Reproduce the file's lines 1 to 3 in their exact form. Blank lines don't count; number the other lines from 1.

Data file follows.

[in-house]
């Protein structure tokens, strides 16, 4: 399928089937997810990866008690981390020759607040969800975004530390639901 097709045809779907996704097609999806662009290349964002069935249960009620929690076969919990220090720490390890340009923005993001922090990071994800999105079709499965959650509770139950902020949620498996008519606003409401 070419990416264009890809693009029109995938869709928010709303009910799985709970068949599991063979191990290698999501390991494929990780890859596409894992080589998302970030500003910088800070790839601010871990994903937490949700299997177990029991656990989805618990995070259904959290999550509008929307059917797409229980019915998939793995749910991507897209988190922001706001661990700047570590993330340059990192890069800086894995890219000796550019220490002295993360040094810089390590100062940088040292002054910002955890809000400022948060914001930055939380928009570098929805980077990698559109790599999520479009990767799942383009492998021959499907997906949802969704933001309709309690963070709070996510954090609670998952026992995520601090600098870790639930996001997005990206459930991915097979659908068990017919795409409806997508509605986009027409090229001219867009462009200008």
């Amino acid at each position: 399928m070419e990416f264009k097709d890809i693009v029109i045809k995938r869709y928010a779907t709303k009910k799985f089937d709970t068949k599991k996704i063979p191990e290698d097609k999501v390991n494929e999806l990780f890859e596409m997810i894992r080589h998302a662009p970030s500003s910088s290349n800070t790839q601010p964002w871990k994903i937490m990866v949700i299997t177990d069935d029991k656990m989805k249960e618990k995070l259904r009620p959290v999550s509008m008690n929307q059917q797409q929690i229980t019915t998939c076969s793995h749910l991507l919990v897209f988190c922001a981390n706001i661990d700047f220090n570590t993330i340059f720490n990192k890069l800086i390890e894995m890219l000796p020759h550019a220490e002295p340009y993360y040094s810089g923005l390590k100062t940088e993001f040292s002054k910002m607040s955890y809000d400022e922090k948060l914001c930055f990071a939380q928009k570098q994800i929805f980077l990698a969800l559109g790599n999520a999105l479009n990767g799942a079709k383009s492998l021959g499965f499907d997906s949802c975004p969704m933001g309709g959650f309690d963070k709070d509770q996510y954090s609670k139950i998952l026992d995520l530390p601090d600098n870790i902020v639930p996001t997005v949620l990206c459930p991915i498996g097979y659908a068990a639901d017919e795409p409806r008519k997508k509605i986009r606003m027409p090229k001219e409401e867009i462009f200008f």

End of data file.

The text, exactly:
[in-house]
């Protein structure tokens, strides 16, 4: 399928089937997810990866008690981390020759607040969800975004530390639901 097709045809779907996704097609999806662009290349964002069935249960009620929690076969919990220090720490390890340009923005993001922090990071994800999105079709499965959650509770139950902020949620498996008519606003409401 070419990416264009890809693009029109995938869709928010709303009910799985709970068949599991063979191990290698999501390991494929990780890859596409894992080589998302970030500003910088800070790839601010871990994903937490949700299997177990029991656990989805618990995070259904959290999550509008929307059917797409229980019915998939793995749910991507897209988190922001706001661990700047570590993330340059990192890069800086894995890219000796550019220490002295993360040094810089390590100062940088040292002054910002955890809000400022948060914001930055939380928009570098929805980077990698559109790599999520479009990767799942383009492998021959499907997906949802969704933001309709309690963070709070996510954090609670998952026992995520601090600098870790639930996001997005990206459930991915097979659908068990017919795409409806997508509605986009027409090229001219867009462009200008």
């Amino acid at each position: 399928m070419e990416f264009k097709d890809i693009v029109i045809k995938r869709y928010a779907t709303k009910k799985f089937d709970t068949k599991k996704i063979p191990e290698d097609k999501v390991n494929e999806l990780f890859e596409m997810i894992r080589h998302a662009p970030s500003s910088s290349n800070t790839q601010p964002w871990k994903i937490m990866v949700i299997t177990d069935d029991k656990m989805k249960e618990k995070l259904r009620p959290v999550s509008m008690n929307q059917q797409q929690i229980t019915t998939c076969s793995h749910l991507l919990v897209f988190c922001a981390n706001i661990d700047f220090n570590t993330i340059f720490n990192k890069l800086i390890e894995m890219l000796p020759h550019a220490e002295p340009y993360y040094s810089g923005l390590k100062t940088e993001f040292s002054k910002m607040s955890y809000d400022e922090k948060l914001c930055f990071a939380q928009k570098q994800i929805f980077l990698a969800l559109g790599n999520a999105l479009n990767g799942a079709k383009s492998l021959g499965f499907d997906s949802c975004p969704m933001g309709g959650f309690d963070k709070d509770q996510y954090s609670k139950i998952l026992d995520l530390p601090d600098n870790i902020v639930p996001t997005v949620l990206c459930p991915i498996g097979y659908a068990a639901d017919e795409p409806r008519k997508k509605i986009r606003m027409p090229k001219e409401e867009i462009f200008f």